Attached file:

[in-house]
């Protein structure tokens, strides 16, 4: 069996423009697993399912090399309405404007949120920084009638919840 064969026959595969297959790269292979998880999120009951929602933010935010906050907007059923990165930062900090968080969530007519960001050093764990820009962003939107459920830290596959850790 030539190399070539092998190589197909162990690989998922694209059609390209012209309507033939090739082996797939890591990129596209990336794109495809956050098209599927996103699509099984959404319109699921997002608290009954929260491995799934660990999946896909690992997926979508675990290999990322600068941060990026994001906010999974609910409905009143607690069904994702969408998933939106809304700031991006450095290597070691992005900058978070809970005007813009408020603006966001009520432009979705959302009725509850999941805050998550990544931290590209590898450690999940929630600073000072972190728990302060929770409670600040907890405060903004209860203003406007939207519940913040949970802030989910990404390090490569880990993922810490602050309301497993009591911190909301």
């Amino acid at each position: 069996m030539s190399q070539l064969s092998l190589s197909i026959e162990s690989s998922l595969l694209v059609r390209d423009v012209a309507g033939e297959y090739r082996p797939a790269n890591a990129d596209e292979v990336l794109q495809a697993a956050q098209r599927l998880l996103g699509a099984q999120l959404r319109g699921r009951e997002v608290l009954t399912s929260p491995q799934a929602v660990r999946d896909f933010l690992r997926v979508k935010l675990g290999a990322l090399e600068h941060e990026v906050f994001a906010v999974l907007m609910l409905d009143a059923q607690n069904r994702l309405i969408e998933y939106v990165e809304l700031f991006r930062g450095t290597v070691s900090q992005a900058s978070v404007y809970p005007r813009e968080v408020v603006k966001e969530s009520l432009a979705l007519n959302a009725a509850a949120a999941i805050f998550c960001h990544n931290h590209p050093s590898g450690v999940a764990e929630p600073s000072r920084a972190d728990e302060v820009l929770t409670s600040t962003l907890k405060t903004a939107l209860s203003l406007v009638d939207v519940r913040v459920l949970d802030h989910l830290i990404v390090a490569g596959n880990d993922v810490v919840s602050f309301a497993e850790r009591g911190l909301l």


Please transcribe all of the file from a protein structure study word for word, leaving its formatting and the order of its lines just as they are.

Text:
[in-house]
């Protein structure tokens, strides 16, 4: 069996423009697993399912090399309405404007949120920084009638919840 064969026959595969297959790269292979998880999120009951929602933010935010906050907007059923990165930062900090968080969530007519960001050093764990820009962003939107459920830290596959850790 030539190399070539092998190589197909162990690989998922694209059609390209012209309507033939090739082996797939890591990129596209990336794109495809956050098209599927996103699509099984959404319109699921997002608290009954929260491995799934660990999946896909690992997926979508675990290999990322600068941060990026994001906010999974609910409905009143607690069904994702969408998933939106809304700031991006450095290597070691992005900058978070809970005007813009408020603006966001009520432009979705959302009725509850999941805050998550990544931290590209590898450690999940929630600073000072972190728990302060929770409670600040907890405060903004209860203003406007939207519940913040949970802030989910990404390090490569880990993922810490602050309301497993009591911190909301």
């Amino acid at each position: 069996m030539s190399q070539l064969s092998l190589s197909i026959e162990s690989s998922l595969l694209v059609r390209d423009v012209a309507g033939e297959y090739r082996p797939a790269n890591a990129d596209e292979v990336l794109q495809a697993a956050q098209r599927l998880l996103g699509a099984q999120l959404r319109g699921r009951e997002v608290l009954t399912s929260p491995q799934a929602v660990r999946d896909f933010l690992r997926v979508k935010l675990g290999a990322l090399e600068h941060e990026v906050f994001a906010v999974l907007m609910l409905d009143a059923q607690n069904r994702l309405i969408e998933y939106v990165e809304l700031f991006r930062g450095t290597v070691s900090q992005a900058s978070v404007y809970p005007r813009e968080v408020v603006k966001e969530s009520l432009a979705l007519n959302a009725a509850a949120a999941i805050f998550c960001h990544n931290h590209p050093s590898g450690v999940a764990e929630p600073s000072r920084a972190d728990e302060v820009l929770t409670s600040t962003l907890k405060t903004a939107l209860s203003l406007v009638d939207v519940r913040v459920l949970d802030h989910l830290i990404v390090a490569g596959n880990d993922v810490v919840s602050f309301a497993e850790r009591g911190l909301l």